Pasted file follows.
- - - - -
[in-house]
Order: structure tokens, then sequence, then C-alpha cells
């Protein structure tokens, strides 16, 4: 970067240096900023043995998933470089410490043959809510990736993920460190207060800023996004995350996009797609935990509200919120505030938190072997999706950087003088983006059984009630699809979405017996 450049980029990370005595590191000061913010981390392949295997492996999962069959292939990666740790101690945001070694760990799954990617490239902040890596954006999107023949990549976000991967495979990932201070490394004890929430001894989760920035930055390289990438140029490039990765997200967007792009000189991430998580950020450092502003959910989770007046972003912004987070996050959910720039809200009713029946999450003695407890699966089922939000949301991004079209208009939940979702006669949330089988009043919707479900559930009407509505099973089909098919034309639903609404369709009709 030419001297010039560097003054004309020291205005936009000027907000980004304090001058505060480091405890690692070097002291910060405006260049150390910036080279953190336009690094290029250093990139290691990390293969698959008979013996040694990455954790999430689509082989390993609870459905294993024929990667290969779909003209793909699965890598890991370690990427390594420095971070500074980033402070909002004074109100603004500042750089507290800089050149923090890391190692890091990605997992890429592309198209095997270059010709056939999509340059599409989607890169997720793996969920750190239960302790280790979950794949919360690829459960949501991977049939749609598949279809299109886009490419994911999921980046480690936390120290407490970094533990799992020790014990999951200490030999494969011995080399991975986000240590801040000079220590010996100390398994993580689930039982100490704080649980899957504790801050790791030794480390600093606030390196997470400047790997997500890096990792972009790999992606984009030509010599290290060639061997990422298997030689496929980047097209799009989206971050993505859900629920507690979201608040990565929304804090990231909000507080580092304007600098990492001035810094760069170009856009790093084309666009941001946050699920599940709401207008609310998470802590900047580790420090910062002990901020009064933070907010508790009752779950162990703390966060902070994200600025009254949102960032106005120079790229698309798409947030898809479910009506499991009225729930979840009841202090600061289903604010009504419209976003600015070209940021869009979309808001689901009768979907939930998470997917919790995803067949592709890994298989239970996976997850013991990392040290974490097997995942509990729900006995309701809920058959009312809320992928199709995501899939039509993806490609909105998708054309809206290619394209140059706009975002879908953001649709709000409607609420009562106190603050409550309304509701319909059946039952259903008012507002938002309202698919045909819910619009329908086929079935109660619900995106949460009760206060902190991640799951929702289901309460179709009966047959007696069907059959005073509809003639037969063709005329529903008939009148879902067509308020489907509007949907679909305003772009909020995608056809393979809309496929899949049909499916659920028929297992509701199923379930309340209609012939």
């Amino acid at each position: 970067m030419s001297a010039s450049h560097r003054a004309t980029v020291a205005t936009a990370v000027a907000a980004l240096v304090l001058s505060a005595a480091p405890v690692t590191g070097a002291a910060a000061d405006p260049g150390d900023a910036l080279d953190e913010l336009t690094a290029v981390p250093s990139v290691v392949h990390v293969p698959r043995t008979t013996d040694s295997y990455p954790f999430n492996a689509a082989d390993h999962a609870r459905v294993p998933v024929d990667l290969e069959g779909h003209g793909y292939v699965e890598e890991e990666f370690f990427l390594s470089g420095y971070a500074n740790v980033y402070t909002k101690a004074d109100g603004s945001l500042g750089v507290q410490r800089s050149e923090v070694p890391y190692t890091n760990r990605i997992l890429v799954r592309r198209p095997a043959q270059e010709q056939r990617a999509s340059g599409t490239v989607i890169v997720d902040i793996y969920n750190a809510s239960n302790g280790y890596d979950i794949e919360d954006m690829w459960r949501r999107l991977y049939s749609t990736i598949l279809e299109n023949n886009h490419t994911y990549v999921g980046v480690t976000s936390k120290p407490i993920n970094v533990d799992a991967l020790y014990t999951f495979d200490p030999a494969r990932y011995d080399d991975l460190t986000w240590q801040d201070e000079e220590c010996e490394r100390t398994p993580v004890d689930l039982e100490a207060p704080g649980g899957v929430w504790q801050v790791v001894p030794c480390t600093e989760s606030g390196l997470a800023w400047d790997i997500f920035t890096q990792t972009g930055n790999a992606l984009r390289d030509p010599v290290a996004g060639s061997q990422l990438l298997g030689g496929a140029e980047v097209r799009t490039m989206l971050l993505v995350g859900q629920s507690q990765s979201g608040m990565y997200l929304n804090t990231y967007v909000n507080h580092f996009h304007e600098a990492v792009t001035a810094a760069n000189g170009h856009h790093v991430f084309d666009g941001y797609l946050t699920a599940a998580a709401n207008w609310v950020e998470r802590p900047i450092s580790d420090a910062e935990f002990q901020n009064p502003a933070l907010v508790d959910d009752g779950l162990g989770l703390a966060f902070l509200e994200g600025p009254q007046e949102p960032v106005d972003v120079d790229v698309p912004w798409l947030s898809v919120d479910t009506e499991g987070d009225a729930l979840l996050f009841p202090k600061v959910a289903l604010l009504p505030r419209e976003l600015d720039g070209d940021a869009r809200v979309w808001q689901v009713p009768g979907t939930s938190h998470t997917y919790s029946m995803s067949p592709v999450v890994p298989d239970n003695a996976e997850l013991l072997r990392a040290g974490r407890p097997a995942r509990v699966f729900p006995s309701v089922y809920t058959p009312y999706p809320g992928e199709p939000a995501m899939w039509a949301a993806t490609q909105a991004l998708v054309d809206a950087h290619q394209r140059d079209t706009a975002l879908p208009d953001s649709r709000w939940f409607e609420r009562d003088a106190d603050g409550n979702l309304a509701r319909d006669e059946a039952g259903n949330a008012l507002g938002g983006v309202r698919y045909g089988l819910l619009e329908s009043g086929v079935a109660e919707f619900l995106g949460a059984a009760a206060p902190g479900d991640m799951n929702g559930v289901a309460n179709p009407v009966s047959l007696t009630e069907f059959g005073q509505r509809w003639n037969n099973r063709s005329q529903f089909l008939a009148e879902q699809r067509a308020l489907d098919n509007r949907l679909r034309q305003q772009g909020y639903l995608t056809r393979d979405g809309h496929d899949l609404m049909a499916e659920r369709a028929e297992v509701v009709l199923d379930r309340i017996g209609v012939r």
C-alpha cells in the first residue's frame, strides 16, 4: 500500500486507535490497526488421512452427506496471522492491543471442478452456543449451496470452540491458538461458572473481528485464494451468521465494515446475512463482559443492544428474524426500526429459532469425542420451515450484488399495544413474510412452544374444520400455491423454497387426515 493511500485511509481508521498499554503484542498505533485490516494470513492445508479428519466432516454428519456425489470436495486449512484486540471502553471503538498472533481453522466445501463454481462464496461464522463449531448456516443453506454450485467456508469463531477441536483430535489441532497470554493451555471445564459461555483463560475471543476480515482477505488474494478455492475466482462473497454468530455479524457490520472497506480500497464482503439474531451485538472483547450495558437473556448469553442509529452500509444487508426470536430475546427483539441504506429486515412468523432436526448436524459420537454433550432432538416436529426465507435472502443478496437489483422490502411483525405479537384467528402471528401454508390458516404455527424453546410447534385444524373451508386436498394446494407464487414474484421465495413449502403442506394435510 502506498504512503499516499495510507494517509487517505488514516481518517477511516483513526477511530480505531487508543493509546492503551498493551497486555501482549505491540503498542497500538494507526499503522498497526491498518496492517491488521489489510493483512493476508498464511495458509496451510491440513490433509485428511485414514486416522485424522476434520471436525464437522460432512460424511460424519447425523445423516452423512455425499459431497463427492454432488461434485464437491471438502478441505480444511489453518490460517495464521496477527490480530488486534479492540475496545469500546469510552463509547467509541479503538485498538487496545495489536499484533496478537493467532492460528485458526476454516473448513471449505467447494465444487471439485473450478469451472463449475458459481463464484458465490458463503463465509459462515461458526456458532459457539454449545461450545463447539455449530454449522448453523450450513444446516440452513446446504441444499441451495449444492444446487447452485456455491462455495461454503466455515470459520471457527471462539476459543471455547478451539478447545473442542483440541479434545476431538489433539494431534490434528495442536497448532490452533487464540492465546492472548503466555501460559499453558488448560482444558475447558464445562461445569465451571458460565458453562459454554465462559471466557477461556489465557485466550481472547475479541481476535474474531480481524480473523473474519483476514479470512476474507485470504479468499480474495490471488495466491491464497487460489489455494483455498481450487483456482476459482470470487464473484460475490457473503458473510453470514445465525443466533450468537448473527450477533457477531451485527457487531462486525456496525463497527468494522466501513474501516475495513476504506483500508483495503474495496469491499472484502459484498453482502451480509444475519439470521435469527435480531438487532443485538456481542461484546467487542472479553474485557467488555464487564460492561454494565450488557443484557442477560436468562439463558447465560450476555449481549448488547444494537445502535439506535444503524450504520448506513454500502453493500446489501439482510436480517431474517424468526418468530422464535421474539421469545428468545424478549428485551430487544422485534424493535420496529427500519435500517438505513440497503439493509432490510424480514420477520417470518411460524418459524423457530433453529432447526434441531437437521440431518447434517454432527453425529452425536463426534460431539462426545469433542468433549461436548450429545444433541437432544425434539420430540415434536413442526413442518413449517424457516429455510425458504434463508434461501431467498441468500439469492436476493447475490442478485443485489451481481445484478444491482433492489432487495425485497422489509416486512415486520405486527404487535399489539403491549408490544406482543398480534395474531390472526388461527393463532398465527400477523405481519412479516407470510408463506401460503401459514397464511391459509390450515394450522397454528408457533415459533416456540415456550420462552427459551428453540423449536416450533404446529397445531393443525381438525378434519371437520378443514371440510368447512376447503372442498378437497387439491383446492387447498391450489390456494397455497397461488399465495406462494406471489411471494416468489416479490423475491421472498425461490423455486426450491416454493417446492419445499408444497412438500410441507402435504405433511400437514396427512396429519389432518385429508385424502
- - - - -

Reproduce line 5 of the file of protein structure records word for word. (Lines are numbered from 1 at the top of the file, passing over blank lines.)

C-alpha cells in the first residue's frame, strides 16, 4: 500500500486507535490497526488421512452427506496471522492491543471442478452456543449451496470452540491458538461458572473481528485464494451468521465494515446475512463482559443492544428474524426500526429459532469425542420451515450484488399495544413474510412452544374444520400455491423454497387426515 493511500485511509481508521498499554503484542498505533485490516494470513492445508479428519466432516454428519456425489470436495486449512484486540471502553471503538498472533481453522466445501463454481462464496461464522463449531448456516443453506454450485467456508469463531477441536483430535489441532497470554493451555471445564459461555483463560475471543476480515482477505488474494478455492475466482462473497454468530455479524457490520472497506480500497464482503439474531451485538472483547450495558437473556448469553442509529452500509444487508426470536430475546427483539441504506429486515412468523432436526448436524459420537454433550432432538416436529426465507435472502443478496437489483422490502411483525405479537384467528402471528401454508390458516404455527424453546410447534385444524373451508386436498394446494407464487414474484421465495413449502403442506394435510 502506498504512503499516499495510507494517509487517505488514516481518517477511516483513526477511530480505531487508543493509546492503551498493551497486555501482549505491540503498542497500538494507526499503522498497526491498518496492517491488521489489510493483512493476508498464511495458509496451510491440513490433509485428511485414514486416522485424522476434520471436525464437522460432512460424511460424519447425523445423516452423512455425499459431497463427492454432488461434485464437491471438502478441505480444511489453518490460517495464521496477527490480530488486534479492540475496545469500546469510552463509547467509541479503538485498538487496545495489536499484533496478537493467532492460528485458526476454516473448513471449505467447494465444487471439485473450478469451472463449475458459481463464484458465490458463503463465509459462515461458526456458532459457539454449545461450545463447539455449530454449522448453523450450513444446516440452513446446504441444499441451495449444492444446487447452485456455491462455495461454503466455515470459520471457527471462539476459543471455547478451539478447545473442542483440541479434545476431538489433539494431534490434528495442536497448532490452533487464540492465546492472548503466555501460559499453558488448560482444558475447558464445562461445569465451571458460565458453562459454554465462559471466557477461556489465557485466550481472547475479541481476535474474531480481524480473523473474519483476514479470512476474507485470504479468499480474495490471488495466491491464497487460489489455494483455498481450487483456482476459482470470487464473484460475490457473503458473510453470514445465525443466533450468537448473527450477533457477531451485527457487531462486525456496525463497527468494522466501513474501516475495513476504506483500508483495503474495496469491499472484502459484498453482502451480509444475519439470521435469527435480531438487532443485538456481542461484546467487542472479553474485557467488555464487564460492561454494565450488557443484557442477560436468562439463558447465560450476555449481549448488547444494537445502535439506535444503524450504520448506513454500502453493500446489501439482510436480517431474517424468526418468530422464535421474539421469545428468545424478549428485551430487544422485534424493535420496529427500519435500517438505513440497503439493509432490510424480514420477520417470518411460524418459524423457530433453529432447526434441531437437521440431518447434517454432527453425529452425536463426534460431539462426545469433542468433549461436548450429545444433541437432544425434539420430540415434536413442526413442518413449517424457516429455510425458504434463508434461501431467498441468500439469492436476493447475490442478485443485489451481481445484478444491482433492489432487495425485497422489509416486512415486520405486527404487535399489539403491549408490544406482543398480534395474531390472526388461527393463532398465527400477523405481519412479516407470510408463506401460503401459514397464511391459509390450515394450522397454528408457533415459533416456540415456550420462552427459551428453540423449536416450533404446529397445531393443525381438525378434519371437520378443514371440510368447512376447503372442498378437497387439491383446492387447498391450489390456494397455497397461488399465495406462494406471489411471494416468489416479490423475491421472498425461490423455486426450491416454493417446492419445499408444497412438500410441507402435504405433511400437514396427512396429519389432518385429508385424502